3 October 2023

By Fiona Kingsford, Whānau Āwhina Plunket Chief Executive

As we count down to the election with all eyes on the political leaders dishing out little sweeteners on the campaign trail to entice the undecided voter; there’s been much focus on rising crime, the cost-of-living crisis, and the poor state of housing. When it comes to healthcare, much of the focus is on our overrun hospital system; Emergency Departments brimming, wait lists for surgery never-ending. But the problem simmering away that no one seems too keen to talk about is the underfunding of primary and community care.

The lack of pay parity for nurses and healthcare workers is seeing much needed valuable staff leave for higher paying jobs in our hospitals, hampering our ability to provide vital care and support that is designed to keep people well and out of the ED waiting room.

Our Plunket nurses, kaiāwhina and community Karitāne see around 290,000 tamariki every year. As a charity, and Aotearoa New Zealand’s largest health and wellbeing support service for whānau with tamariki under-five, we play a vital role in keeping our community healthy.

Right now, we are short of 35 nurses and nine kaiāwhina or community Karitāne. With these vacancy rates, the reality is we are potentially missing 140 visits to whānau with tamariki under-five every day.

That’s 140 opportunities to identify health issues early, link whānau up to other health and social support services they may need to give pēpi the best start in life - lost.

The research is crystal clear. The first 2000 days lay the foundation for a child’s entire future; it is a critical period that impacts lifetime health and wellbeing. Evidence shows that by investing in whānau both antenatally and in the early years of life, we can make the biggest difference to lifelong and intergenerational wellbeing. So where is the investment in our nurses, kaiāwhina and community Karitāne who are crucial to pēpi getting the best start in life?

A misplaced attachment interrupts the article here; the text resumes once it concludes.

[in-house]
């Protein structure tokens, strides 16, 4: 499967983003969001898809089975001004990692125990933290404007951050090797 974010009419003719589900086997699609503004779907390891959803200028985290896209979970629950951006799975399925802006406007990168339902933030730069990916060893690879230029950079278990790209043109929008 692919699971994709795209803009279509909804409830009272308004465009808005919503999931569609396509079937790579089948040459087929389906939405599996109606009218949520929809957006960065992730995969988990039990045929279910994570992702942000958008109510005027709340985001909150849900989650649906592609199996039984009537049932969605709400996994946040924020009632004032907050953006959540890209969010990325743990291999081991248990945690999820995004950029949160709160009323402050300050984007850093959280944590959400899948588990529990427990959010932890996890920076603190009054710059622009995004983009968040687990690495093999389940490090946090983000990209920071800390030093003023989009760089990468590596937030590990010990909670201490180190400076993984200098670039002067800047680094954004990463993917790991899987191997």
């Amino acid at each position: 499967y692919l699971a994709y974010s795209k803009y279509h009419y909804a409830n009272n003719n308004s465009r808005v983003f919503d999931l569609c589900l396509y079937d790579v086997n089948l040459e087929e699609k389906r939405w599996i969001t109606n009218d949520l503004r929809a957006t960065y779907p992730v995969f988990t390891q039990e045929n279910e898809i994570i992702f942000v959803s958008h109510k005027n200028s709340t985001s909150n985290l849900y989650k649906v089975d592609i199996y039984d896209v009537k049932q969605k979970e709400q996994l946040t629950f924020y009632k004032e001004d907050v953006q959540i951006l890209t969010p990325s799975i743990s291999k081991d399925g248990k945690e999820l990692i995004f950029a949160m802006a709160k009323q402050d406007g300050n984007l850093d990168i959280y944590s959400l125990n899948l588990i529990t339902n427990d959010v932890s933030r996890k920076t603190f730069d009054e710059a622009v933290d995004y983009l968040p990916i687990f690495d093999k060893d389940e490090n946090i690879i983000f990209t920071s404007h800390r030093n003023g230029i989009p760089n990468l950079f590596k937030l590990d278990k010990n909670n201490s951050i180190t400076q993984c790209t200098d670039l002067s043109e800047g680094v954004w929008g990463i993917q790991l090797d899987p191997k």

It’s gut wrenching when nurses exiting out the door say things like “I have really enjoyed my time with Plunket, however I am struggling to meet everyday living costs for my family with my current salary.” Or when the nurses and healthcare worker job applications dry up when they learn the pay difference.

Who could blame them for looking elsewhere? Our nurses are paid on average $11,000 or 13 percent less than Te Whatu Ora. The difference for kaiāwhina or community Karitāne is up around $16,000.

I’m in awe at the kaimahi who choose to stay. In South Auckland, one of our most impacted areas, multiple teams are pitching in trying to cover the staffing gaps, and some nurses are carrying double caseloads supporting 1000 whānau. But the reality is, we are having to prioritise seeing babies and our most vulnerable whānau first. That means sometimes, we can’t get to whānau with older tamariki on time and sometimes they miss out.

Our frontline kaimahi are highly skilled and dedicated to supporting whānau in the early years. They establish a rapport with whānau, some have clients that they’ve supported over many years as they raise their whānau. It is pretty soul destroying for them having to explain to whānau why this time round, they can’t guarantee they’ll be able to provide the same level of support, see their child for their age-related development checks because they are so short staffed. On the back of that, is the community criticism that Plunket is not delivering – another blow for the frontline.

We are totally committed to the health reforms – improving the health and wellbeing of all New Zealanders by focusing on keeping people, their whānau and their communities well and out of hospitals – not just caring for them when they get sick. Plunket exists to support whānau in the early years so that every pēpi has the best start in life.

We are one health system. Our nurses and healthcare workers need to be remunerated equally. The additional amount of funding required to pay our workforce parity with equivalent Te Whatu Ora roles is approximately $10 million. This increases to $12 million from 1 April 2024 when the Te Whatu Ora workforce received their contracted 3% increase.

The next government needs to commit to pay parity for our workforce. It is an investment in the next generation, supporting tamariki to start well. Every child in New Zealand deserves that.

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